Editorial: Don’t be a deadbeat on Halloween
Those who turn off their porch light on Halloween and pretend not to hear kids knocking are a missing tooth on the urban smile.
Seattle Times Editorial
Is it OK to ignore trick-or-treaters on Halloween?
Is it OK to turn off the porch light, hide in the basement and not open the door on Halloween to give out treats? What do you think?
HALLOWEEN is almost here, and it is sad to say that some of our residents intend to turn off their porch lights and cower in backrooms, hoping that kids won’t knock.
Some of these Scrooges will offer politically pure excuses for their nasty Halloween trick: that kids eat too much sugar, that it rots their teeth, that it makes them fat, that Halloween encourages greed, and that it has become a commercial holiday that the grocery chains make profit on, yada, yada, yada.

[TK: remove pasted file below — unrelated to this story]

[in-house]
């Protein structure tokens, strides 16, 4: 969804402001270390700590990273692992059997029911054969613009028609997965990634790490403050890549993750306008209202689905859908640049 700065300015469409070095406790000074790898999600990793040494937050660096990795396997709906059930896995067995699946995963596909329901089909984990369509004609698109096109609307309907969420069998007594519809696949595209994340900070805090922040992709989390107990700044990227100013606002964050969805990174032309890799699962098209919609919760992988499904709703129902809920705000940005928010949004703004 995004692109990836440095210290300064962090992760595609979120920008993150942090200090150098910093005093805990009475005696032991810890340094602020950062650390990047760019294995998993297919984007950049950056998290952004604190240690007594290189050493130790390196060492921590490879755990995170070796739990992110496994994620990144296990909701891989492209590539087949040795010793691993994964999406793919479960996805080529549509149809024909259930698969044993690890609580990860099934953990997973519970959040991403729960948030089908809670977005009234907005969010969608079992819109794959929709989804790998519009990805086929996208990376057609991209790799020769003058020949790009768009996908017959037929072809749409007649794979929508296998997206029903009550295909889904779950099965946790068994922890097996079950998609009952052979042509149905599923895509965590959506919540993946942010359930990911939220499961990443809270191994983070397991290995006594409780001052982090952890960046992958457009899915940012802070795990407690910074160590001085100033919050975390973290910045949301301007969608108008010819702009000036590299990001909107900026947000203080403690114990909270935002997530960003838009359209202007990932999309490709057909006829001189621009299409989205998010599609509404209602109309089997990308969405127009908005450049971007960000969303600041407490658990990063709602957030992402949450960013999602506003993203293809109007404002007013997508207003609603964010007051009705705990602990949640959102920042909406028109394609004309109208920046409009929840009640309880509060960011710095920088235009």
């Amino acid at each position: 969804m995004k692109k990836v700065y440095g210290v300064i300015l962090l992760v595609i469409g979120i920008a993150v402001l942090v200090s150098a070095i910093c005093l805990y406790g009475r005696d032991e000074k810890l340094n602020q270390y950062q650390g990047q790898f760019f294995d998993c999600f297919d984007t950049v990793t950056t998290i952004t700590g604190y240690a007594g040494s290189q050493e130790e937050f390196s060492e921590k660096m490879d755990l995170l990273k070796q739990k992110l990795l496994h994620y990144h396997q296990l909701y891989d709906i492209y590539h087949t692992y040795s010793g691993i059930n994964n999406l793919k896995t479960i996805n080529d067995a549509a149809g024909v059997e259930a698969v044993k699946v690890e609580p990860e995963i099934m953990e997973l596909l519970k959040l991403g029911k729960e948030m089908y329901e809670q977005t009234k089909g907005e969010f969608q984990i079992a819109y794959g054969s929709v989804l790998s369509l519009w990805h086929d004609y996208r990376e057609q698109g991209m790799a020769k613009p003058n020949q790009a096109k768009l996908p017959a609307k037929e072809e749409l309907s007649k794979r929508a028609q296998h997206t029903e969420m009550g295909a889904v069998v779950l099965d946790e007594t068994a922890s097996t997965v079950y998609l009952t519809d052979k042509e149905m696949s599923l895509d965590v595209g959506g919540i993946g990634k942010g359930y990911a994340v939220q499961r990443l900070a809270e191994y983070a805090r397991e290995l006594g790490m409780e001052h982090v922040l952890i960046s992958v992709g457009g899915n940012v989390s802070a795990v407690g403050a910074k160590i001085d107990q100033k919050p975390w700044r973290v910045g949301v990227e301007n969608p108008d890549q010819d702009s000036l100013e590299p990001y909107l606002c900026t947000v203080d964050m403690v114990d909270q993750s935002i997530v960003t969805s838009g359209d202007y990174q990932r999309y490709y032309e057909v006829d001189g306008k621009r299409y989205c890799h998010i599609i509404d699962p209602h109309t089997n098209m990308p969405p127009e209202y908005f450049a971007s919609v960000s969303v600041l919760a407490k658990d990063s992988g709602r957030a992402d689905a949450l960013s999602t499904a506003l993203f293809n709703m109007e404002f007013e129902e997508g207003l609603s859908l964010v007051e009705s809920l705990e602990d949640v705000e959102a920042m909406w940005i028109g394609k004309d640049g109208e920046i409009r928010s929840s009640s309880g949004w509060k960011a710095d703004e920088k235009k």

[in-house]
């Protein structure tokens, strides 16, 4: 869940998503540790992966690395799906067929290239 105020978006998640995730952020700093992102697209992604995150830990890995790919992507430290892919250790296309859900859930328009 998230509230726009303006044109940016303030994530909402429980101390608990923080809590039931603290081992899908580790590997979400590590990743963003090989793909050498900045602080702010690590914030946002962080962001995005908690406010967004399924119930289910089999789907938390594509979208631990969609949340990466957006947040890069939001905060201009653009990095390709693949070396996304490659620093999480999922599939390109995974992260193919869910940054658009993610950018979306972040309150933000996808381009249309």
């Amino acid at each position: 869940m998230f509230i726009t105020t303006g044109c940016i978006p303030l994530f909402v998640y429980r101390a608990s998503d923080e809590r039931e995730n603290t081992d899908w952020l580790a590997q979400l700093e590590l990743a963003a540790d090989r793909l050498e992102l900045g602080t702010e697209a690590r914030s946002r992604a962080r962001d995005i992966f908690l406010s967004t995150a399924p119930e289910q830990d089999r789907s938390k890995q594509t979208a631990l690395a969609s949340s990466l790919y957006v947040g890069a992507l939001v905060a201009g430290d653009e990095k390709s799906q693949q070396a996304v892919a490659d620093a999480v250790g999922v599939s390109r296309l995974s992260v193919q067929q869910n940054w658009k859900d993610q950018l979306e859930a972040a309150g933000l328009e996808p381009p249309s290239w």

The result of such cheapskate rationalizations is another dark porch, another missing tooth on the urban smile.
In Seattle, a city in which the percentage of children is infamously low, this tightwadism is a civic rash. Certain blocks have become Halloween deserts, where an enterprising trick-or-treater practically needs a dowsing rod to locate some Reese’s Pieces.
Give the kids a break. Before they know it, they will be paying rent, taxes and utility bills, and commuting to work wearing costumes not half as inventive as the ones they’ll don Thursday evening.
You should see these costumes, and the smiling faces of the kids in them. You can make them smile. It’s fun. All it takes is a bag of good candy, a pumpkin and a porch light that stays lit.